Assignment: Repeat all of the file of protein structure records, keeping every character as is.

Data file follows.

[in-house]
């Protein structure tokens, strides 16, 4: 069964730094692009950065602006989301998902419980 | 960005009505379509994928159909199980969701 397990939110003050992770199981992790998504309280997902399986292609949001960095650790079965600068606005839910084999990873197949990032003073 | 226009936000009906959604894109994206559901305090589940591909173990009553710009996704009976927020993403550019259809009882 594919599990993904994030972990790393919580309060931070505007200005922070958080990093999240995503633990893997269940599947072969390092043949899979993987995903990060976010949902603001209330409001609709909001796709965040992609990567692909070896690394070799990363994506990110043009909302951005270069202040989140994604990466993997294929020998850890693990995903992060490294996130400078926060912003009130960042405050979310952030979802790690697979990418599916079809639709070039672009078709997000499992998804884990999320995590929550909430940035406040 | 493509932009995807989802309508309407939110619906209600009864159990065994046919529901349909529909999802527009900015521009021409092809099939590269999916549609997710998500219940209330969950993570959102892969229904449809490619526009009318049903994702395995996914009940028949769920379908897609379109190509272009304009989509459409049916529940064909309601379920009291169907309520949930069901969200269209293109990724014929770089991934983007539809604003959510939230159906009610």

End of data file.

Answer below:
[in-house]
């Protein structure tokens, strides 16, 4: 069964730094692009950065602006989301998902419980 | 960005009505379509994928159909199980969701 397990939110003050992770199981992790998504309280997902399986292609949001960095650790079965600068606005839910084999990873197949990032003073 | 226009936000009906959604894109994206559901305090589940591909173990009553710009996704009976927020993403550019259809009882 594919599990993904994030972990790393919580309060931070505007200005922070958080990093999240995503633990893997269940599947072969390092043949899979993987995903990060976010949902603001209330409001609709909001796709965040992609990567692909070896690394070799990363994506990110043009909302951005270069202040989140994604990466993997294929020998850890693990995903992060490294996130400078926060912003009130960042405050979310952030979802790690697979990418599916079809639709070039672009078709997000499992998804884990999320995590929550909430940035406040 | 493509932009995807989802309508309407939110619906209600009864159990065994046919529901349909529909999802527009900015521009021409092809099939590269999916549609997710998500219940209330969950993570959102892969229904449809490619526009009318049903994702395995996914009940028949769920379908897609379109190509272009304009989509459409049916529940064909309601379920009291169907309520949930069901969200269209293109990724014929770089991934983007539809604003959510939230159906009610």